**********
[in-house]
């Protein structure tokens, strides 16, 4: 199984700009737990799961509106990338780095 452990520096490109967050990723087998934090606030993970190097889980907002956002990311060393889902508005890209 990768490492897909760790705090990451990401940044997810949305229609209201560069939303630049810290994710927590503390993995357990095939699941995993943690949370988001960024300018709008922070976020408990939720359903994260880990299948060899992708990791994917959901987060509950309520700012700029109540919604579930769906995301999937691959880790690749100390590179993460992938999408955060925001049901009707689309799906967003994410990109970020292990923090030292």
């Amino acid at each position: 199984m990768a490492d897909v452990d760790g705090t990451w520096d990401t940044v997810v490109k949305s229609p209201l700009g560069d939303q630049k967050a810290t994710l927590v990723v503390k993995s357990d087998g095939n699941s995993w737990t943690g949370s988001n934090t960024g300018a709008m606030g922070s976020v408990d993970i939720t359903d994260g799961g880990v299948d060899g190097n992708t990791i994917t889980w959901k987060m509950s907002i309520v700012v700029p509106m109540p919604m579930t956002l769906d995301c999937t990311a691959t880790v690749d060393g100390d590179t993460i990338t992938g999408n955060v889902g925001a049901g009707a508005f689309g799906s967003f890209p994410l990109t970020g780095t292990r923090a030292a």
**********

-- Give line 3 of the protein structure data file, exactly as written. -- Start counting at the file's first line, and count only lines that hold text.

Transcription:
């Amino acid at each position: 199984m990768a490492d897909v452990d760790g705090t990451w520096d990401t940044v997810v490109k949305s229609p209201l700009g560069d939303q630049k967050a810290t994710l927590v990723v503390k993995s357990d087998g095939n699941s995993w737990t943690g949370s988001n934090t960024g300018a709008m606030g922070s976020v408990d993970i939720t359903d994260g799961g880990v299948d060899g190097n992708t990791i994917t889980w959901k987060m509950s907002i309520v700012v700029p509106m109540p919604m579930t956002l769906d995301c999937t990311a691959t880790v690749d060393g100390d590179t993460i990338t992938g999408n955060v889902g925001a049901g009707a508005f689309g799906s967003f890209p994410l990109t970020g780095t292990r923090a030292a």